In the Matter of Gregory V. Blume, Respondent.
proceeding in discipline. Indefinite suspension.
R. Moylan, Deputy Disciplinary Administrator, argued the
cause, and Stanton A. Hazlett, Disciplinary Administrator,
was with her on the brief for the petitioner.
Gregory V. Blume, respondent, argued the cause and was on the
briefs pro se.
an original proceeding in discipline filed by the office of
the Disciplinary Administrator against the respondent,
Gregory V. Blume, an Overland Park attorney admitted to the
practice of law in Kansas in 1977.
September 8, 2017, the office of the Disciplinary
Administrator filed a formal complaint against the respondent
alleging violations of the Kansas Rules of Professional
Conduct (KRPC). The respondent timely filed an answer to the
complaint on October 2, 2017. A hearing was held on the
complaint before a panel of the Kansas Board for Discipline
of Attorneys on November 21, 2017, where the respondent was
personally present and was represented by counsel, Jonathan
C. Becker. The hearing panel determined that respondent
violated KRPC 3.1 (2019 Kan. S.Ct. R. 349) (meritorious
claims and contentions); 3.3(a)(1) (2019 Kan. S.Ct. R. 350)
(candor toward tribunal); 3.4(d) (2019 Kan. S.Ct. R. 353)
(compliance with discovery request); 4.4(a) (2019 Kan. S.Ct.
R. 363) (respect for rights of third persons); 8.4(c) (2019
Kan. S.Ct. R. 387) (conduct involving dishonesty, fraud,
deceit, or misrepresentation); and 8.4(d) (conduct
prejudicial to the administration of justice).
hearing focused on whether the respondent's behavior with
respect to four issues should lead to disciplinary sanction
under the rules cited in the complaint. The first issue arose
out of the inadequacy of his response to a discovery request.
The second and third arose out of two incidents that occurred
during a deposition, when he called the videographer a Nazi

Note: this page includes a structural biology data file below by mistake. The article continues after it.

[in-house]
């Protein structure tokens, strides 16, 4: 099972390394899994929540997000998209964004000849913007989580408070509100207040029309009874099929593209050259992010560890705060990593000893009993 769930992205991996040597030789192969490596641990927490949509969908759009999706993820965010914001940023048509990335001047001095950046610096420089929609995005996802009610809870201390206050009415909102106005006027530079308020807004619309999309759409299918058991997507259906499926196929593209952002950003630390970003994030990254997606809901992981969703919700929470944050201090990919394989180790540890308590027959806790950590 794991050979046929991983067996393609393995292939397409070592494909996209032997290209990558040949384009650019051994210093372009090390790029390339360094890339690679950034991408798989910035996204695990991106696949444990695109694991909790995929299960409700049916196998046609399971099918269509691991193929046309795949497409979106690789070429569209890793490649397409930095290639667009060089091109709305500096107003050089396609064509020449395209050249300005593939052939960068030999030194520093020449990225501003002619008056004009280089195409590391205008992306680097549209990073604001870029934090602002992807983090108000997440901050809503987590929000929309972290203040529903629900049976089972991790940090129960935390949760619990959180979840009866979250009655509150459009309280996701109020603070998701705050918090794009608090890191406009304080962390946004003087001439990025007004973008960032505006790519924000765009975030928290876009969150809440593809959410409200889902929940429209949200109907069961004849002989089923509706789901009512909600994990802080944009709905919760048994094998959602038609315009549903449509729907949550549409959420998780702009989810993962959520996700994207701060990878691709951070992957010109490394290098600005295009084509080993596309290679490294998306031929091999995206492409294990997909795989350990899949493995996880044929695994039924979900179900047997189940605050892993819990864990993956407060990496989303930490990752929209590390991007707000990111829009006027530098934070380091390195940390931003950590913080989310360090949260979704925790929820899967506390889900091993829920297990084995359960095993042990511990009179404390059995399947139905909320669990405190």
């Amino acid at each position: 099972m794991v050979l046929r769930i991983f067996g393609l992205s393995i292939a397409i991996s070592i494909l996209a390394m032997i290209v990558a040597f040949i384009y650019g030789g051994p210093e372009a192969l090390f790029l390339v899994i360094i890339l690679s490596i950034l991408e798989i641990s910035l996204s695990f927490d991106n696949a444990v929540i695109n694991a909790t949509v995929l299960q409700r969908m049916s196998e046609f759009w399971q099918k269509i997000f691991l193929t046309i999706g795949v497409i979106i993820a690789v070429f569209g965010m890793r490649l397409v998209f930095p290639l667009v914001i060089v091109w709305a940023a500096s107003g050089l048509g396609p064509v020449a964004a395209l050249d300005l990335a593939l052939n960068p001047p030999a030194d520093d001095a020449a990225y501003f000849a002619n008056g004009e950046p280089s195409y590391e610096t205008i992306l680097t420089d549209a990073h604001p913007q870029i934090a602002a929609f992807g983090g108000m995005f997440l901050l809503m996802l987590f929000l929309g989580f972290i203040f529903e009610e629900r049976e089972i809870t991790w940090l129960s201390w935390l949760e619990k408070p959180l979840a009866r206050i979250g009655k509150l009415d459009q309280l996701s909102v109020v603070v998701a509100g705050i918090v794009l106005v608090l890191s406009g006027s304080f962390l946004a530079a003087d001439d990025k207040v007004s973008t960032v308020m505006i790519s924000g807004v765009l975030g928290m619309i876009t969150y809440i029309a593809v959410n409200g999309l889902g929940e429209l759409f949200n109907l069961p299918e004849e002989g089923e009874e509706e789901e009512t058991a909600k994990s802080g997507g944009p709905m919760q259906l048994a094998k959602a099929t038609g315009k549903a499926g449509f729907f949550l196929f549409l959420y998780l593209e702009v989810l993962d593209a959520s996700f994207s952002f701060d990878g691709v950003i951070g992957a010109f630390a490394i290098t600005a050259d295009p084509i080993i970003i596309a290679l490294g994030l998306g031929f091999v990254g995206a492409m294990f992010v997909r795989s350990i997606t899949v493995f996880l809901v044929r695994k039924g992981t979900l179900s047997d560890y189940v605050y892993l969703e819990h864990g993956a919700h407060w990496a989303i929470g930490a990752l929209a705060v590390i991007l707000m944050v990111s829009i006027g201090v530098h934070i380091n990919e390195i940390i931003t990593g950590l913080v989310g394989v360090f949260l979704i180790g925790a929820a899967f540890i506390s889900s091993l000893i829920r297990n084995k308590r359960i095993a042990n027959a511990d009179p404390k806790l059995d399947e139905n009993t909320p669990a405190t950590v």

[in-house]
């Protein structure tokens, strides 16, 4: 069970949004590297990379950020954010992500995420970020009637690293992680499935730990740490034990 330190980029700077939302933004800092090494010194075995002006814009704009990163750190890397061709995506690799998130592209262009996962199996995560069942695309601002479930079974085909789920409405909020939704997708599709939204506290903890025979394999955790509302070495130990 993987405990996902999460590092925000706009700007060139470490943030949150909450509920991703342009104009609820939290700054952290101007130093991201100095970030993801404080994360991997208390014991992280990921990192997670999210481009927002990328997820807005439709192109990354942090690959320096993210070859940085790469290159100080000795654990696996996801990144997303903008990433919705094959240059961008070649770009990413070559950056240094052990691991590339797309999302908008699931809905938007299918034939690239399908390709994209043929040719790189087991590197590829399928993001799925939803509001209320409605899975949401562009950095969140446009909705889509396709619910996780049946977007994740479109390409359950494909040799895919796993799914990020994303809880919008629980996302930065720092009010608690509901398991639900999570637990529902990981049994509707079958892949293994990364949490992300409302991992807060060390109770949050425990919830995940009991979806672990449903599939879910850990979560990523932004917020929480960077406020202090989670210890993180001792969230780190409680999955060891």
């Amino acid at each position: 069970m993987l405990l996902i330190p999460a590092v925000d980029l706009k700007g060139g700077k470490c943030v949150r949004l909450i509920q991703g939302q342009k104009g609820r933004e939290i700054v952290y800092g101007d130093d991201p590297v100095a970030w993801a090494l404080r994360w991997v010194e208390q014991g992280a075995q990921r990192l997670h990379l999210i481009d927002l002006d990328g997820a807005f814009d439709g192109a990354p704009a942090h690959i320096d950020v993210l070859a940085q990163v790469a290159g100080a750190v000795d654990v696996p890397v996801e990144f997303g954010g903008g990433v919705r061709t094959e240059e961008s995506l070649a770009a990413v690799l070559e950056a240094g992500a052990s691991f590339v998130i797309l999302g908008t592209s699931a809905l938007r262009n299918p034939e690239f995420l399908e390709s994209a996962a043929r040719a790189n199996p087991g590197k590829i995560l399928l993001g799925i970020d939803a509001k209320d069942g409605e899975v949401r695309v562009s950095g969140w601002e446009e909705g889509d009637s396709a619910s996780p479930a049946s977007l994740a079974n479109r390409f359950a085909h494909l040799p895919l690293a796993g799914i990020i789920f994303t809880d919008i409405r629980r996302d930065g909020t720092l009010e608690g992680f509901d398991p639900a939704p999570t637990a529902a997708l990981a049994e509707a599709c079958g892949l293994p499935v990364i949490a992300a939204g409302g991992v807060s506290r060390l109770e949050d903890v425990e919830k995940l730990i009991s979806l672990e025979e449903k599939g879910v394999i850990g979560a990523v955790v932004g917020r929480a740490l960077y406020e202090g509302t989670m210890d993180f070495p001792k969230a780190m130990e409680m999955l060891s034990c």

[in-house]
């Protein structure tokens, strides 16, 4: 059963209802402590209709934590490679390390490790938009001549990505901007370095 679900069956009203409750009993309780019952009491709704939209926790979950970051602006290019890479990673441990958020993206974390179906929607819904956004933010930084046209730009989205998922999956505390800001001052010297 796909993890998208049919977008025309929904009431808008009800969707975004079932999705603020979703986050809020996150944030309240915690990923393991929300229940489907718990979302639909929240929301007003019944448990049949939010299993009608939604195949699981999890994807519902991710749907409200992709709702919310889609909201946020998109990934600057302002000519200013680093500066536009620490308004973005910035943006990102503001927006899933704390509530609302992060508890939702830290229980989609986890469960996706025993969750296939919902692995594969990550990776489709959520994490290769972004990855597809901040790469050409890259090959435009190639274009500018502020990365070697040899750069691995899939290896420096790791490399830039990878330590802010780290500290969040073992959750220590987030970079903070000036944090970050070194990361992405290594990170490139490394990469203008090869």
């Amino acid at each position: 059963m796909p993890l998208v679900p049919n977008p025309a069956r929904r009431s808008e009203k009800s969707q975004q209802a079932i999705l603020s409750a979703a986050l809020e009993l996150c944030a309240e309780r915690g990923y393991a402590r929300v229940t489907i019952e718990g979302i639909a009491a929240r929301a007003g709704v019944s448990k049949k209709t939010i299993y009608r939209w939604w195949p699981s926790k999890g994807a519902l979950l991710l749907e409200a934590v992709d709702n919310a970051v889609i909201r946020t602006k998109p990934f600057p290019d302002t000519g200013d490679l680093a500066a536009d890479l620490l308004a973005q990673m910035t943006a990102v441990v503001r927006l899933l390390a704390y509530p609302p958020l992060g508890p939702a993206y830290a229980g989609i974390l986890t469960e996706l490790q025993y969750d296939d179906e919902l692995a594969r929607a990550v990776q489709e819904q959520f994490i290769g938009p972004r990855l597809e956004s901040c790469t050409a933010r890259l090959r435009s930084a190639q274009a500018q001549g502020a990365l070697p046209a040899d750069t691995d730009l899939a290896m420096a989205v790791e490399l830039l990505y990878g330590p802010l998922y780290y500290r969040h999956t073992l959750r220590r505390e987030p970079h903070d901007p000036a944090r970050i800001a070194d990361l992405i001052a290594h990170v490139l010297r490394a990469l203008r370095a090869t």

and, in common parlance, flipped off a representative of an
opposing party. The fourth issue arose out of his motion to
set aside an earlier agreed judgment.
the hearing, the panel made findings of fact and arrived at
conclusions of law and a disciplinary recommendation for this
court. They read in pertinent part:
"Findings of Fact
. . . .
"8. L.O., a co-owner of Superior Acquisition Group, Inc.
(hereinafter 'Superior') was married to G.O. G.O. did
not have an individual ownership interest in Superior.
"9. In May, 2011, First National Bank of Omaha
(hereinafter 'FNBO') loaned $1, 900, 000 to Superior
in three separate financing agreements: a $300, 000 line of
credit and two $800, 000 term loans. The loans were
cross-collateralized and secured by various properties,
including a certificate of deposit owned by L.O. and G.O.,
with a value of $100, 282.
"10. Both L.O. and G.O. signed an agreement pledging the
certificate of deposit as security for the three loans.
According to the pledge agreement, FNBO could take possession
of the certificate of deposit upon default of any of the
"11. In June, 2011, L.O. and G.O. opened a money market
account at FNBO and transferred the balance of the pledged
certificate of deposit to the money market account.
"12. FNBO required L.O. and G.O. to execute another
agreement, pledging the money market account as security for
the three financing agreements because that account now
contained the proceeds of the previously pledged certificate
"13. On March 27, 2012, J.S. of FNBO sent L.O. an email
message [that] stated, 'Please sign this and get back to
me ASAP sir, for some reason this slipped through the cracks
or we misplaced it?'
"14. According to L.O., he explained to J.S. that G.O.
was not available to sign the agreement. Also according to